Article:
STORYTELLING FESTIVAL EVENT AT HOY KIRK
This Saturday (29 October) we look forward to welcoming storytellers from Norway, Sweden and Kirkwall to the Hoy Kirk for ‘Viking Tales’, part of the Orkney Storytelling Festival. The event kicks off at 2:30pm. Details here.
We enjoyed hearing Hoy tales from Tom Muir at the Hoy heritage project launch back in June. The recordings of his stories from that evening can be listened to through the new Hoy Folklore page on our website. You can hear all about how the Hoy hills came to be, hear tales of the Dwarfie stane and Trowie Glen and more.
We hope the archive can become a place to share the folklore of Hoy. Do you know any lore about the people and places of Hoy? You can contact us here.
This is the last week for the ‘James Sinclair, Botanist from the Bu’ show at Hoy Kirk, but it isn’t your last chance to see the exhibition. We are delighted that the show is moving to Stromness Museum for their Winter Exhibition. The museum, opened in 1837 by the Orkney Natural History Society, will be a great venue for the Botanist from the Bu.
The exhibition launch night will be Friday 11th November, starting at 7:30pm. With introduction by Bea Watson, Great grandniece of James Sinclair and an illustrated talk on the flora of Hoy by Orkney plant recorder, John Crossley.
A commissioned artwork by Orkney artist Laura Drever will be part of the exhibition, so for those of you who have seen the exhibition at the kirk it will be well worth a trip to the museum. Laura joined the walk ‘In the footsteps of James Sinclair’ and created a drawing about her experience of the day.
The show will run until March 2012. The winter hours at the museum are Mon-Sat 11am to 3:30pm. The show has been supported by the Scapa Flow Landscape partnership Scheme.
This will be the last opportunity (until 4 November) to catch the display of Mavis Strudwick’s Hoy plant studies. The drawings will be part of the Hoy heritage archives and will shortly be viewable online.
HOY’S BEST LOVED CHARACTER COMES TO THE KIRK
Our next exhibition will be all about the Old Man of Hoy. Starting late November the exhibition will celebrate the highs and highs of Orkney’s landmark.From birds to climbers everyone loves the Old Man – a climbing couple recently got engaged at the top. The stack was the star of what was described as the first TV reality show, when 15 million views tuned in to watch the live 1967 ascent.
We hope to build up the show over the months with new items – remember everything that is submitted to the archive is scanned and handed back, so you can keep hold of your originals and still be part of the archive. So far we have photographs and postcards, artwork and poems, interviews and newspaper cuttings.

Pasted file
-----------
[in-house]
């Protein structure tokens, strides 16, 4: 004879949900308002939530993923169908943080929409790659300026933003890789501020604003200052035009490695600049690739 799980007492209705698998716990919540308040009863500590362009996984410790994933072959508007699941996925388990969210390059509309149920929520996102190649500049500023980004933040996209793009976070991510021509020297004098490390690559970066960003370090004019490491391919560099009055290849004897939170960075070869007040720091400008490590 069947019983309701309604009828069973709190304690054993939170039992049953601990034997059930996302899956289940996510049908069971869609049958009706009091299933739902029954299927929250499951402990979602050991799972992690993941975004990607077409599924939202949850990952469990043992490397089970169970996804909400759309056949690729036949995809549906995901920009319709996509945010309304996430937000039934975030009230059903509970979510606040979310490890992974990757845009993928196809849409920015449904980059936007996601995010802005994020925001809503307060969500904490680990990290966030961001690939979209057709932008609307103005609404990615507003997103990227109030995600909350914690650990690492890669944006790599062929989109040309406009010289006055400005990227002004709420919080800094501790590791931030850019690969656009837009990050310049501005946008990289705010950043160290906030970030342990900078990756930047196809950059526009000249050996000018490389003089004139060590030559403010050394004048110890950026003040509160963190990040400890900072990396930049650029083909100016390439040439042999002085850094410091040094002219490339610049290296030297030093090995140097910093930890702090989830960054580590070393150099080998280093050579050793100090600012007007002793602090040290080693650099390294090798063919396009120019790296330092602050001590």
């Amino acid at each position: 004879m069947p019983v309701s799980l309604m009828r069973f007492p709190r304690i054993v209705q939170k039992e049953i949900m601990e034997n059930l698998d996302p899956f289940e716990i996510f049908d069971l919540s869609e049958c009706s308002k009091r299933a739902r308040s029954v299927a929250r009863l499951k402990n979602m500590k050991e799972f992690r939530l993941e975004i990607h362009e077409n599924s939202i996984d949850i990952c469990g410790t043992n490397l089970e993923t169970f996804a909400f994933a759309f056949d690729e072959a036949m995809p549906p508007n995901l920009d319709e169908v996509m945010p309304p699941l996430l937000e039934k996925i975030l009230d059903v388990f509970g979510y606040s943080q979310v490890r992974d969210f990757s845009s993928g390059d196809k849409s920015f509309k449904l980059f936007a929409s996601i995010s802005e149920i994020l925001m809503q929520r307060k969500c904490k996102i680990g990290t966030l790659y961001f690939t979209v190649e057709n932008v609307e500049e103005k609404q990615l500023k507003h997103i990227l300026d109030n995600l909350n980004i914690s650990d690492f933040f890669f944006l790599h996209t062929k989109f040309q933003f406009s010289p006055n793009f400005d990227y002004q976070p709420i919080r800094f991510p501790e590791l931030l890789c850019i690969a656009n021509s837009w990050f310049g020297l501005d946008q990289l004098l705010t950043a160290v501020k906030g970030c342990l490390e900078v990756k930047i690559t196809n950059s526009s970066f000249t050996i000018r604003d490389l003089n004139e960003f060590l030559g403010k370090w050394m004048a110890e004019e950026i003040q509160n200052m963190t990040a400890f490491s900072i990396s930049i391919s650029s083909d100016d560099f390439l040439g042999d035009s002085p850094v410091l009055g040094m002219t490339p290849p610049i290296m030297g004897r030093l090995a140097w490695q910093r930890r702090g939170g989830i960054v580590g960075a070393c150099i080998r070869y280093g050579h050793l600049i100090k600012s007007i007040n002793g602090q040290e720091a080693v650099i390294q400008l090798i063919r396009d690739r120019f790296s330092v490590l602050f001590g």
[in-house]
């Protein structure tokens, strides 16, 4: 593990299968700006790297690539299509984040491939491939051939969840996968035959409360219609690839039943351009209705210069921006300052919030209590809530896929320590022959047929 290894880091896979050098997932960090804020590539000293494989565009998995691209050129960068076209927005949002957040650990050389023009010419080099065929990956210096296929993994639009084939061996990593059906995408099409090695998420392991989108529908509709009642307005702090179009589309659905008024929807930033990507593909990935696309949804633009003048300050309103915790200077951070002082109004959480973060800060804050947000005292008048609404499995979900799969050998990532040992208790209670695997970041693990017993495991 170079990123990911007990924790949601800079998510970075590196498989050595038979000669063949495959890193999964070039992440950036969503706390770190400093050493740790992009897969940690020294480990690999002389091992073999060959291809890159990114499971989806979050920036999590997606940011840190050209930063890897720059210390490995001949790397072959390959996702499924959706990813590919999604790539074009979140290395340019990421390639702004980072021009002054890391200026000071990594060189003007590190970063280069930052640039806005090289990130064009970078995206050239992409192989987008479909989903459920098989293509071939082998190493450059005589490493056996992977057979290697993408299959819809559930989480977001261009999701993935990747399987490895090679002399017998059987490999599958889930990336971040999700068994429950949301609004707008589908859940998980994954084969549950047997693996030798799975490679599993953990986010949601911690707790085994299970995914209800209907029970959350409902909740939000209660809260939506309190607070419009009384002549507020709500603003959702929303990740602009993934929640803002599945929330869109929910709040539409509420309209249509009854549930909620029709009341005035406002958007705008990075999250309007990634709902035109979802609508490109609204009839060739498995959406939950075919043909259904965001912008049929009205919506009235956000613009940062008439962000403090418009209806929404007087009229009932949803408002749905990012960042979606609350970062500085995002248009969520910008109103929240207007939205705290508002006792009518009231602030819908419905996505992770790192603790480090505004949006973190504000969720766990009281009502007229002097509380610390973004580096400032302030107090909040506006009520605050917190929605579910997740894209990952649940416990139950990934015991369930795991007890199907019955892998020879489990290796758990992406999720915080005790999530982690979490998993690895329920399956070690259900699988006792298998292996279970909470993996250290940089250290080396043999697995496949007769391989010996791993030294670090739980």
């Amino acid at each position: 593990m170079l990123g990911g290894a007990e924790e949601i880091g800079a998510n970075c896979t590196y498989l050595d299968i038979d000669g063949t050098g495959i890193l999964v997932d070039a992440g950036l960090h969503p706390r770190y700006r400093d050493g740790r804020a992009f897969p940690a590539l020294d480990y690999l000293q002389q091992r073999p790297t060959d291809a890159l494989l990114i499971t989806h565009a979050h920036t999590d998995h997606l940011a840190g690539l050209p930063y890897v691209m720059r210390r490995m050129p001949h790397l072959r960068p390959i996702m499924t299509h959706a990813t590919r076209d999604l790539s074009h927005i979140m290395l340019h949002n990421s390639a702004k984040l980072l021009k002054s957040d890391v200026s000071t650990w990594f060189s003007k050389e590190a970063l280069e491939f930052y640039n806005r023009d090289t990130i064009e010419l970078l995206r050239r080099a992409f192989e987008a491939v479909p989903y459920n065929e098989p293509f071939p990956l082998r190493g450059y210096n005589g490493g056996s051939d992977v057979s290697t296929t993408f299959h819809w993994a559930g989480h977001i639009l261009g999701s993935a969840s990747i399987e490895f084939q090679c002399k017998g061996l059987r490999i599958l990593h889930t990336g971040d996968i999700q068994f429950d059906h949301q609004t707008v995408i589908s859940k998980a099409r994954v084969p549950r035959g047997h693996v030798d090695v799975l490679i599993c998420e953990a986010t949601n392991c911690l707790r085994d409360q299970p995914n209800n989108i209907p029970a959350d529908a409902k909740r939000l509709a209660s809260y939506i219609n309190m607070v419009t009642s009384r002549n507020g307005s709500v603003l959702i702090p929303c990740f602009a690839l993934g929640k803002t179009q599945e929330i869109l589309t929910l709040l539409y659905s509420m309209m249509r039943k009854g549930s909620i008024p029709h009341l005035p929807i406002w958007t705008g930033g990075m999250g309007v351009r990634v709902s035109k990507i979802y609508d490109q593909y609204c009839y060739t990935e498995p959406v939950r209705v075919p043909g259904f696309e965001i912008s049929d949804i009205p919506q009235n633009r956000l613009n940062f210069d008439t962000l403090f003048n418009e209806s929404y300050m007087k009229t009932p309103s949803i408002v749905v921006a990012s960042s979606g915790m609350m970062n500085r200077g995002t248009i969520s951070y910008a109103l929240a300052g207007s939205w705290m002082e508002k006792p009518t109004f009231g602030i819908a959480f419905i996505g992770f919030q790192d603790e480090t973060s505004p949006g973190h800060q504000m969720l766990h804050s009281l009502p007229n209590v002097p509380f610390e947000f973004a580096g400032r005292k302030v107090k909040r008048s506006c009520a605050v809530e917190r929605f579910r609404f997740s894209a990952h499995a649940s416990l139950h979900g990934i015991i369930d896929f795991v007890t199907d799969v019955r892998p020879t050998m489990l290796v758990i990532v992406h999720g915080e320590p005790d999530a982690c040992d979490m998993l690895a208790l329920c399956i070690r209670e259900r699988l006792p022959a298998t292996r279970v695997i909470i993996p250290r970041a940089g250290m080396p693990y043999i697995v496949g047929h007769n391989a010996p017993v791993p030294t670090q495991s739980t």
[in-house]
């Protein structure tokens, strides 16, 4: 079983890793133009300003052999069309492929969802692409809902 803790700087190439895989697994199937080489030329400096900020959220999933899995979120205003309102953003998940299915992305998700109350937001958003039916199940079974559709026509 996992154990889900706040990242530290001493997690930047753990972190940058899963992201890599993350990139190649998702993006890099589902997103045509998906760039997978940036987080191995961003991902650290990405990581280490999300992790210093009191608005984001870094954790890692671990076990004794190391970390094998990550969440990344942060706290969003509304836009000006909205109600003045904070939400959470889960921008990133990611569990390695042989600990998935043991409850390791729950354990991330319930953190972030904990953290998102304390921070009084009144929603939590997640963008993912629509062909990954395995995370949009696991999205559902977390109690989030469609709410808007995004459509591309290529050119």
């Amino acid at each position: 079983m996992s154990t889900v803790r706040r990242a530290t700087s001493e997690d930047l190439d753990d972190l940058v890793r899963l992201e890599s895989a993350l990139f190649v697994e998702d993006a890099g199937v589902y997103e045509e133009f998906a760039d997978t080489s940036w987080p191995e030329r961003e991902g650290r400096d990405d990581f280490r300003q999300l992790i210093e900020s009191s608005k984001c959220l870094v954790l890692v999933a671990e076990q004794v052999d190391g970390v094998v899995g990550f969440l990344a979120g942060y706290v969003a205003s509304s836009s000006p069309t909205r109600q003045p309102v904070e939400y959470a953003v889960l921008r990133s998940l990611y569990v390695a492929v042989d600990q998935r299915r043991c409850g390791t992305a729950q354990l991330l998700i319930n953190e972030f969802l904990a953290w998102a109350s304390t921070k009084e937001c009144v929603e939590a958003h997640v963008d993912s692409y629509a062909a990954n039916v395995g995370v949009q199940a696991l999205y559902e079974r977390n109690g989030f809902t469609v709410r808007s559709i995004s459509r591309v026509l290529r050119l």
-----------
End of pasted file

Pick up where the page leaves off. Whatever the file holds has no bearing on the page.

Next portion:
Contact the archive here if you have something for the Old Man show.
NEW SUBMISSIONS TO THE ARCHIVE
Nearly every week we get a new submission to the archive. One photograph of Mary Mowatt with her mother and an ox lead to an interview with Mary, now in her nineties. Mary even recalled the name of the ox – he was called ‘Jack’. You can hear a part of that interview here.
This photograph was submitted by Mary Mackay née Moar. The people in the portrait have been identified as James and Betty Ritch of the Shore, Rackwick.
This corrugated iron shed was the shop in Rackwick, run by TH Rendall of The Glen. The shop was painted red and had windows at the front. On top of the oatstack is Jack Rendall and the lady is possibly Elizabeth Gerrie a visitor from Stromness. The Glen can be seen in the background with its nissen hut still there.
Were you at this 1952 dance at the Hoy hall? We are going to attempt to name all the faces.
There will soon be a page on the Hoy heritage website for new submissions. Thank you to all who have handed photographs in for scanning.
ARCHIVING THE PRESENT
We are keen to record the community of now. It’s important that the archive is an ongoing project and that we document how life in Hoy is in the present as well as the past.
As part of this, a photographic census of Hoy is happening! So if you live in the Hoy parish expect a visit from Pearl Sinclair if she hasn’t already been. Pearl has been photographing people in front of their houses, with their animals, or doing what they like to do. It’s grand to see that taking shape.
IT’S JUST YOUR CUP OF TEA
It’s been great to have the Wild Heather Tearoom at the Hot Kirk every Friday. Fine china and good chat with Derek & Helen’s soup and cakes. The tearoom will be open all through winter 11-3.